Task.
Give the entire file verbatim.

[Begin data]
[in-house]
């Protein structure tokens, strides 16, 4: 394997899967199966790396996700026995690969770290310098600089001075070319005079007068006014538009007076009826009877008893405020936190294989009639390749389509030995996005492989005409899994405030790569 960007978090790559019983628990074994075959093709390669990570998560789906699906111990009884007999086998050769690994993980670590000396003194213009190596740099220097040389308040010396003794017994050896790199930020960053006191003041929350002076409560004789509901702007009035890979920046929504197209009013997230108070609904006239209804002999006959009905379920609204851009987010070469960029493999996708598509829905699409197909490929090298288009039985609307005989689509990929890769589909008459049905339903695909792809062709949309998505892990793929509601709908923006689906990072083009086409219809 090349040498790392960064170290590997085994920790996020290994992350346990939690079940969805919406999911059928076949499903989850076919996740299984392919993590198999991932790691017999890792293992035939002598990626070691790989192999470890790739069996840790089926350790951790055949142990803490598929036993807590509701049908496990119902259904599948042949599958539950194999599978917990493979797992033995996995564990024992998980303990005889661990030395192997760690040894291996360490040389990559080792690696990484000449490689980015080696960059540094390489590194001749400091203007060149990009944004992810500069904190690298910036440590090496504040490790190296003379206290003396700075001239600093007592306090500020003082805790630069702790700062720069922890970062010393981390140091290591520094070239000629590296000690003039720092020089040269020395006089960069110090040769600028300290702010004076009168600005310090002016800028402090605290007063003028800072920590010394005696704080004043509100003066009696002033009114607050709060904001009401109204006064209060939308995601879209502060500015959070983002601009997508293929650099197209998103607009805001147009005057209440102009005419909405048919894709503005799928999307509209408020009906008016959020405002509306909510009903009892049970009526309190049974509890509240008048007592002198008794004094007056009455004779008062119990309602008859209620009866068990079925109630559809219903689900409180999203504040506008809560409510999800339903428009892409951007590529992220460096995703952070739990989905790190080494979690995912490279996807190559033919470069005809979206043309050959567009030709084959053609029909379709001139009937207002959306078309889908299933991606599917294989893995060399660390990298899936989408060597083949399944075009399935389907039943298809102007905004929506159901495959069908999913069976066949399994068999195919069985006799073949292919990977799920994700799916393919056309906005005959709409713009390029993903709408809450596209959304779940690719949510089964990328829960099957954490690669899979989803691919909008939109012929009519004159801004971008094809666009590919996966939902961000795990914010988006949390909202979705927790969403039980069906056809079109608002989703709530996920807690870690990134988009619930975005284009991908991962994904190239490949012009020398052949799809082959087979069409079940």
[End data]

[in-house]
């Protein structure tokens, strides 16, 4: 394997899967199966790396996700026995690969770290310098600089001075070319005079007068006014538009007076009826009877008893405020936190294989009639390749389509030995996005492989005409899994405030790569 960007978090790559019983628990074994075959093709390669990570998560789906699906111990009884007999086998050769690994993980670590000396003194213009190596740099220097040389308040010396003794017994050896790199930020960053006191003041929350002076409560004789509901702007009035890979920046929504197209009013997230108070609904006239209804002999006959009905379920609204851009987010070469960029493999996708598509829905699409197909490929090298288009039985609307005989689509990929890769589909008459049905339903695909792809062709949309998505892990793929509601709908923006689906990072083009086409219809 090349040498790392960064170290590997085994920790996020290994992350346990939690079940969805919406999911059928076949499903989850076919996740299984392919993590198999991932790691017999890792293992035939002598990626070691790989192999470890790739069996840790089926350790951790055949142990803490598929036993807590509701049908496990119902259904599948042949599958539950194999599978917990493979797992033995996995564990024992998980303990005889661990030395192997760690040894291996360490040389990559080792690696990484000449490689980015080696960059540094390489590194001749400091203007060149990009944004992810500069904190690298910036440590090496504040490790190296003379206290003396700075001239600093007592306090500020003082805790630069702790700062720069922890970062010393981390140091290591520094070239000629590296000690003039720092020089040269020395006089960069110090040769600028300290702010004076009168600005310090002016800028402090605290007063003028800072920590010394005696704080004043509100003066009696002033009114607050709060904001009401109204006064209060939308995601879209502060500015959070983002601009997508293929650099197209998103607009805001147009005057209440102009005419909405048919894709503005799928999307509209408020009906008016959020405002509306909510009903009892049970009526309190049974509890509240008048007592002198008794004094007056009455004779008062119990309602008859209620009866068990079925109630559809219903689900409180999203504040506008809560409510999800339903428009892409951007590529992220460096995703952070739990989905790190080494979690995912490279996807190559033919470069005809979206043309050959567009030709084959053609029909379709001139009937207002959306078309889908299933991606599917294989893995060399660390990298899936989408060597083949399944075009399935389907039943298809102007905004929506159901495959069908999913069976066949399994068999195919069985006799073949292919990977799920994700799916393919056309906005005959709409713009390029993903709408809450596209959304779940690719949510089964990328829960099957954490690669899979989803691919909008939109012929009519004159801004971008094809666009590919996966939902961000795990914010988006949390909202979705927790969403039980069906056809079109608002989703709530996920807690870690990134988009619930975005284009991908991962994904190239490949012009020398052949799809082959087979069409079940």